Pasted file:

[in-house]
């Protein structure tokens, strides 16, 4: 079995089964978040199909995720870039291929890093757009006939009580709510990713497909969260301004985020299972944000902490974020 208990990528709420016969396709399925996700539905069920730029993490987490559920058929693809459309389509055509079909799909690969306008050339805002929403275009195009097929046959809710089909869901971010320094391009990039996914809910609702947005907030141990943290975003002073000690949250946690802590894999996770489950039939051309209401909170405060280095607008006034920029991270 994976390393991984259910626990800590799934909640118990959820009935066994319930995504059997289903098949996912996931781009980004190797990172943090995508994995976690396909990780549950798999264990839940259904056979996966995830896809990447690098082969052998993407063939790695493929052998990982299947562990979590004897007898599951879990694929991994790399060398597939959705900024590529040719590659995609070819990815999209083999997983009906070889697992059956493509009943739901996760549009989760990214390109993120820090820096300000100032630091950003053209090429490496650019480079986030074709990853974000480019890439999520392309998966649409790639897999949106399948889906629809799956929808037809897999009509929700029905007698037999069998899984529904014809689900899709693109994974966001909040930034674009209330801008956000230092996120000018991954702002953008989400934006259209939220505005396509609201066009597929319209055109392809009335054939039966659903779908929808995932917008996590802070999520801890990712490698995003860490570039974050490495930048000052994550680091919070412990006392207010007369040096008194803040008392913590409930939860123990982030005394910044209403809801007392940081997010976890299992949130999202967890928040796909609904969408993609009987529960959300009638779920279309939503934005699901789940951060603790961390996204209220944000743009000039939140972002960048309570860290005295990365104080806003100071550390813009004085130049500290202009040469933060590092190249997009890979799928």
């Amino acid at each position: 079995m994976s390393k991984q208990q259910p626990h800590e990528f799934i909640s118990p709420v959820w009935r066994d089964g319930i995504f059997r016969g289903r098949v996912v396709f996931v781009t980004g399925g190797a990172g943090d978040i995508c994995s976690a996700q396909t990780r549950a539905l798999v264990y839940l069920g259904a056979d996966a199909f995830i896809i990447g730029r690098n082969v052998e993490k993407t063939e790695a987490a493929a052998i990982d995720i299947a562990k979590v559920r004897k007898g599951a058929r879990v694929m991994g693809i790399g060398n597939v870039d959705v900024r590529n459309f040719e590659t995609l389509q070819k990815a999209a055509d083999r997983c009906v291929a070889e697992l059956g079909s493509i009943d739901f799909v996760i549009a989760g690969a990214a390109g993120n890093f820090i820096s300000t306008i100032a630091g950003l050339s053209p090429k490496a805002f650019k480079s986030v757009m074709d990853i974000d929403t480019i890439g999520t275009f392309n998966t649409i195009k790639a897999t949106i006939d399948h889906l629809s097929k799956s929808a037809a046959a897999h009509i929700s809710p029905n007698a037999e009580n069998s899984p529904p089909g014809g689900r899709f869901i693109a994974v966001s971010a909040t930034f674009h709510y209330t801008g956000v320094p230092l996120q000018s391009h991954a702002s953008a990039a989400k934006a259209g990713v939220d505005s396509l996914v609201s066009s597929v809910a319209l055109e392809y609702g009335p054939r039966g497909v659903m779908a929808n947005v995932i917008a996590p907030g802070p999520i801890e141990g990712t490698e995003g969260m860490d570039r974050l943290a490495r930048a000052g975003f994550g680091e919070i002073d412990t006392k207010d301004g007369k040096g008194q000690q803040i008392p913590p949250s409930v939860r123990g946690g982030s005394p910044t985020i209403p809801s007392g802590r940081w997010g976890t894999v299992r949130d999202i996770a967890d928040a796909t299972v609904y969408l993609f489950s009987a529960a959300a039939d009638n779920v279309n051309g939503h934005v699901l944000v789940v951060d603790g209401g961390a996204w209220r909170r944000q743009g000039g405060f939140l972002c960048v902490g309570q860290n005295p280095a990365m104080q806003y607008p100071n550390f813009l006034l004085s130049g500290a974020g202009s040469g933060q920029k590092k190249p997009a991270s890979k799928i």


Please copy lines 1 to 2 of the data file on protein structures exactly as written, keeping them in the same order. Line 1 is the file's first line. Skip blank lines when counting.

[in-house]
């Protein structure tokens, strides 16, 4: 079995089964978040199909995720870039291929890093757009006939009580709510990713497909969260301004985020299972944000902490974020 208990990528709420016969396709399925996700539905069920730029993490987490559920058929693809459309389509055509079909799909690969306008050339805002929403275009195009097929046959809710089909869901971010320094391009990039996914809910609702947005907030141990943290975003002073000690949250946690802590894999996770489950039939051309209401909170405060280095607008006034920029991270 994976390393991984259910626990800590799934909640118990959820009935066994319930995504059997289903098949996912996931781009980004190797990172943090995508994995976690396909990780549950798999264990839940259904056979996966995830896809990447690098082969052998993407063939790695493929052998990982299947562990979590004897007898599951879990694929991994790399060398597939959705900024590529040719590659995609070819990815999209083999997983009906070889697992059956493509009943739901996760549009989760990214390109993120820090820096300000100032630091950003053209090429490496650019480079986030074709990853974000480019890439999520392309998966649409790639897999949106399948889906629809799956929808037809897999009509929700029905007698037999069998899984529904014809689900899709693109994974966001909040930034674009209330801008956000230092996120000018991954702002953008989400934006259209939220505005396509609201066009597929319209055109392809009335054939039966659903779908929808995932917008996590802070999520801890990712490698995003860490570039974050490495930048000052994550680091919070412990006392207010007369040096008194803040008392913590409930939860123990982030005394910044209403809801007392940081997010976890299992949130999202967890928040796909609904969408993609009987529960959300009638779920279309939503934005699901789940951060603790961390996204209220944000743009000039939140972002960048309570860290005295990365104080806003100071550390813009004085130049500290202009040469933060590092190249997009890979799928």